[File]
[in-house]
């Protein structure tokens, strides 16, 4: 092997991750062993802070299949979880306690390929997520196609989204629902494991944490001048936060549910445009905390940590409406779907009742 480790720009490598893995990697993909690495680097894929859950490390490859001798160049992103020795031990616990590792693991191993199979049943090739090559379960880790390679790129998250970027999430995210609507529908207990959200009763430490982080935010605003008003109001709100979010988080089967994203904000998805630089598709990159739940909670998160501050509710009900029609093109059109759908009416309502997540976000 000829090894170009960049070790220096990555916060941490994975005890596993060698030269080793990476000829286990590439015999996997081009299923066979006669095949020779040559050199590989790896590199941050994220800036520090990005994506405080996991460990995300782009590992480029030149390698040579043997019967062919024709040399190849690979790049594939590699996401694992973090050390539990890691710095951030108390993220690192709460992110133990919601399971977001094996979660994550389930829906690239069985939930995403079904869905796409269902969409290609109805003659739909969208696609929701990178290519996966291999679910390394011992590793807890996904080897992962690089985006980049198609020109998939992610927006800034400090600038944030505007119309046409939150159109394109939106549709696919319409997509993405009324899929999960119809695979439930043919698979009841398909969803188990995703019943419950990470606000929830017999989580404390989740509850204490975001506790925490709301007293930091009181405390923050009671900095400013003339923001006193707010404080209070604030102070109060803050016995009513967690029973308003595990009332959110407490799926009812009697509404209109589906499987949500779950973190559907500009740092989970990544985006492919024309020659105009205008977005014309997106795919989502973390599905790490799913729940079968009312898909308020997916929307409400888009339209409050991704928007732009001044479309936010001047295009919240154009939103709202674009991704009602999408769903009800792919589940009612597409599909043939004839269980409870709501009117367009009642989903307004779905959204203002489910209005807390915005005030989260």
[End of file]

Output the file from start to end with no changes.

[in-house]
């Protein structure tokens, strides 16, 4: 092997991750062993802070299949979880306690390929997520196609989204629902494991944490001048936060549910445009905390940590409406779907009742 480790720009490598893995990697993909690495680097894929859950490390490859001798160049992103020795031990616990590792693991191993199979049943090739090559379960880790390679790129998250970027999430995210609507529908207990959200009763430490982080935010605003008003109001709100979010988080089967994203904000998805630089598709990159739940909670998160501050509710009900029609093109059109759908009416309502997540976000 000829090894170009960049070790220096990555916060941490994975005890596993060698030269080793990476000829286990590439015999996997081009299923066979006669095949020779040559050199590989790896590199941050994220800036520090990005994506405080996991460990995300782009590992480029030149390698040579043997019967062919024709040399190849690979790049594939590699996401694992973090050390539990890691710095951030108390993220690192709460992110133990919601399971977001094996979660994550389930829906690239069985939930995403079904869905796409269902969409290609109805003659739909969208696609929701990178290519996966291999679910390394011992590793807890996904080897992962690089985006980049198609020109998939992610927006800034400090600038944030505007119309046409939150159109394109939106549709696919319409997509993405009324899929999960119809695979439930043919698979009841398909969803188990995703019943419950990470606000929830017999989580404390989740509850204490975001506790925490709301007293930091009181405390923050009671900095400013003339923001006193707010404080209070604030102070109060803050016995009513967690029973308003595990009332959110407490799926009812009697509404209109589906499987949500779950973190559907500009740092989970990544985006492919024309020659105009205008977005014309997106795919989502973390599905790490799913729940079968009312898909308020997916929307409400888009339209409050991704928007732009001044479309936010001047295009919240154009939103709202674009991704009602999408769903009800792919589940009612597409599909043939004839269980409870709501009117367009009642989903307004779905959204203002489910209005807390915005005030989260």